The American Revolution is finally over, and Sophie Menzies is starved for good news. When her nearest neighbor, General Seamus Ogilvy, finally comes home to Tall Acre, she hopes it is a sign of better days to come. But the general is now a widower with a small daughter in desperate need of a mother. Nearly destitute, Sophie agrees to marry Seamus and become the mistress of Tall Acre in what seems a safe, sensible arrangement. But when a woman from the general’s past returns without warning, the ties that bind this fledgling family together will be strained to the utmost. When all is said and done, who will be the rightful mistress of Tall Acre?
Triumph and tragedy, loyalty and betrayal–readers find it all in the rich pages of this newest historical novel from the talented pen of Laura Frantz. Her careful historical details immerse the reader in the story world, and her emotional writing and finely tuned characters never cease to enchant fans both old and new.
When I get my hands on a Laura Frantz novel I know two things: I’m going to learn something of historical value and there’s going to be a lovely romance. My thoughts:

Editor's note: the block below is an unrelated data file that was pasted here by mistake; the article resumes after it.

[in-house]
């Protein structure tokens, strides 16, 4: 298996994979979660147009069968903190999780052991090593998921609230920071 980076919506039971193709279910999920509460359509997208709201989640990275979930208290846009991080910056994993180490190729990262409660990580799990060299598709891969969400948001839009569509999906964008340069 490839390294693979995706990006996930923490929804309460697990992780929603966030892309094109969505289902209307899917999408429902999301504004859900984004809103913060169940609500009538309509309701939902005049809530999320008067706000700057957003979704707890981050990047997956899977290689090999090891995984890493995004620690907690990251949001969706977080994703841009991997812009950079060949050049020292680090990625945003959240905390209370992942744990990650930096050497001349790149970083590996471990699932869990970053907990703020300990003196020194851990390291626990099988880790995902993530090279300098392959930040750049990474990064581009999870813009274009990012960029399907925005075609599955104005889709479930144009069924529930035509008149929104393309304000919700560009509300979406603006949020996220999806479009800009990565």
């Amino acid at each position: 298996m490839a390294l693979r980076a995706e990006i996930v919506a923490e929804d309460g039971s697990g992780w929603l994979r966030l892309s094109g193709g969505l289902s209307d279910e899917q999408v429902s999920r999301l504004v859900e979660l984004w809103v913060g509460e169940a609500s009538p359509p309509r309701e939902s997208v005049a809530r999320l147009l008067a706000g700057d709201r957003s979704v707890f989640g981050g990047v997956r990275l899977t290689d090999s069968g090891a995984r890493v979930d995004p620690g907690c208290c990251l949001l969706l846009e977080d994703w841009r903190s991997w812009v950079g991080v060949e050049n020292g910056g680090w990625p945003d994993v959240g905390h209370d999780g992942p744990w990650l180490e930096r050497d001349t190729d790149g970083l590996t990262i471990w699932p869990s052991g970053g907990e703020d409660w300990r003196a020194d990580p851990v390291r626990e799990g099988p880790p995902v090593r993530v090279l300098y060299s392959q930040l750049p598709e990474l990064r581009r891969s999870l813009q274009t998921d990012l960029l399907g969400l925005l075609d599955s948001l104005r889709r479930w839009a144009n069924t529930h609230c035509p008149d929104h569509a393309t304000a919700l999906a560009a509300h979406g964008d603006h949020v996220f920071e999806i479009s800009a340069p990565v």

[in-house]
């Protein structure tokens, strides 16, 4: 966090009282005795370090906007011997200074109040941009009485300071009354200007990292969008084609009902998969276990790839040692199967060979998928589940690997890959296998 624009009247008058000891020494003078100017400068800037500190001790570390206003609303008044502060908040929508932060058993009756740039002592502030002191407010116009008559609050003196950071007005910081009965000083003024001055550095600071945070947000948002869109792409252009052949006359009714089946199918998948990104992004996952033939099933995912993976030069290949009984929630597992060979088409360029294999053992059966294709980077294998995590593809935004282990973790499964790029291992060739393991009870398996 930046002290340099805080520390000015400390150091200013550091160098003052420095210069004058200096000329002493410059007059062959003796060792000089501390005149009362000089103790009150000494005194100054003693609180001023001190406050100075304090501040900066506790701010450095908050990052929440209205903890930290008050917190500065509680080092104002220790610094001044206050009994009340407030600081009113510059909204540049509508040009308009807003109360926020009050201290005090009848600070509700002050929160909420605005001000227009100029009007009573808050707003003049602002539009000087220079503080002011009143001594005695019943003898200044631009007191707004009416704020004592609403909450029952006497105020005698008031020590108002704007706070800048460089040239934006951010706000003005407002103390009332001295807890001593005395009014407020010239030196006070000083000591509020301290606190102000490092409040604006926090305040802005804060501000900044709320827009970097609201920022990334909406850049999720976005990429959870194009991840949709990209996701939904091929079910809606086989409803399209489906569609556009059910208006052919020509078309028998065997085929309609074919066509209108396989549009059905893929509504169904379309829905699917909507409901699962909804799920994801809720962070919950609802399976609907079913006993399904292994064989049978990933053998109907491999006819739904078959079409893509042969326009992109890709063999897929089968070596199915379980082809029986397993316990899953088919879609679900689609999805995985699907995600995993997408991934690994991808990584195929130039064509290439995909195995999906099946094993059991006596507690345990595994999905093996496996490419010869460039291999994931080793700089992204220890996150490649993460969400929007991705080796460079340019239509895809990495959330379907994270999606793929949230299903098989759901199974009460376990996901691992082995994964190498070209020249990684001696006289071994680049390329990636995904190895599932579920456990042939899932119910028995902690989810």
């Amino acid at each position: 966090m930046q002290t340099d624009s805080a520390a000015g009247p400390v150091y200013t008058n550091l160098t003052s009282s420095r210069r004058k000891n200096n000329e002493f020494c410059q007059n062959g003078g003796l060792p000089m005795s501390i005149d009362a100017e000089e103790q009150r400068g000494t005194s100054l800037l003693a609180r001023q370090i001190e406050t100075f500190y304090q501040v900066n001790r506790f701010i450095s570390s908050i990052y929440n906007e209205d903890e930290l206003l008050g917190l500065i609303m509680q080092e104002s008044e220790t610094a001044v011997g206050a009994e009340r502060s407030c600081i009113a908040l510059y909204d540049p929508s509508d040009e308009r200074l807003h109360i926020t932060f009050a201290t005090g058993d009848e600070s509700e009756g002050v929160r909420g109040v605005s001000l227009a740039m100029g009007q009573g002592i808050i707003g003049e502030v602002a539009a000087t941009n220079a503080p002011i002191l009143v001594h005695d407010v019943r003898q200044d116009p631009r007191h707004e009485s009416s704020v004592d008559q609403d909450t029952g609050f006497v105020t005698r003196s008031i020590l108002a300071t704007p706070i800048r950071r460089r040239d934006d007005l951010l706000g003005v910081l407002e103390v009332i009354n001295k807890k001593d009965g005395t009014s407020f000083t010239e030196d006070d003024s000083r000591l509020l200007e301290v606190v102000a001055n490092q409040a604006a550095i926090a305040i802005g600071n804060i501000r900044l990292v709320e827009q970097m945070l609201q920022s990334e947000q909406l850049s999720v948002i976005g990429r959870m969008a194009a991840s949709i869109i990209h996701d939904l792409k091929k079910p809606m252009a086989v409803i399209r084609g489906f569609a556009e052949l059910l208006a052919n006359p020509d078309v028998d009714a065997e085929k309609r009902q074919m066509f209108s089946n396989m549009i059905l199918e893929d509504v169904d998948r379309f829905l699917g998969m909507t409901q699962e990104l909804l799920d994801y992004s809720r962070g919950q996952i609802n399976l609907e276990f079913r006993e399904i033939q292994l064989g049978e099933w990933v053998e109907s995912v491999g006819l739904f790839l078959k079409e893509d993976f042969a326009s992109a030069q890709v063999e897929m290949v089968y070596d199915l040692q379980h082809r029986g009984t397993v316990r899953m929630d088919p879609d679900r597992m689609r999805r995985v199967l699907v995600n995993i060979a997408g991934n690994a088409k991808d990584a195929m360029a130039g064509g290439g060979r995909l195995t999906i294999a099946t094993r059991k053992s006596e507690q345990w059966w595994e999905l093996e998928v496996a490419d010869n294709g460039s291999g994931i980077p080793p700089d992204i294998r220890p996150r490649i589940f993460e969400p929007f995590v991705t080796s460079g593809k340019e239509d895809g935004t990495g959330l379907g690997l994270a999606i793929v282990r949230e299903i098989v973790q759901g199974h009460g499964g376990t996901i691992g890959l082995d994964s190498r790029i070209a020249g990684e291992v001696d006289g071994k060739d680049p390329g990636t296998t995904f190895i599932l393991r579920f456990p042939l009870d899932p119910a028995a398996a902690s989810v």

What I liked:
Frantz, as always, delivers on the historical front. Rare is the author who can teach you about the 1770s without having you skim several chapters to get back to the story. The facts and lifestyles of this time is effortlessly interwoven in the characters lives and when I put the book down, I felt smarter. She made it so interesting, I read every word.
Sophie. I thought she was a completely relatable heroine. Almost from the first page, I cared about what Sophie cared about. She’s fairly alone in a time where it doesn’t pay to not have relatives and she doesn’t let this get her down. She gets by and trusts that God is good. It’s probably why I felt so invested in her romance.
The romance. General Ogilvy and Sophie have a romance that comes along slowly at first and then burns bright throughout. One of the best things about their romance was the mutual respect and admiration they had for each other. They trusted each other with their secrets and with their talents.*
Lily Cate. I don’t usually like children in books. Loved Lily Cate!
Drama. I beginning to think Ms. Frantz likes the drama. We’ve got lost diaries, secrets, mysteries, etc. Never a dull moment.
Spiritually, the novel deals with believing and trusting that God is faithful even though circumstances don’t look that way.
What I didn’t like:
*Secret. So there is one secret that Sophie doesn’t tell the General. Her lack of telling him actually does not impact the story, but it just felt so counter to her personality.
Miscommunication. This was another strange thing. Sophie and the General shared everything. And yet there was this odd form of miscommunication that kept them separate for some time. I just wanted to say ‘speak your mind!’
Romantic scale: 8.9
Overall, a wonderful book. Read it!
**I received a copy from Netgalley. My opinion was not affected in anyway.**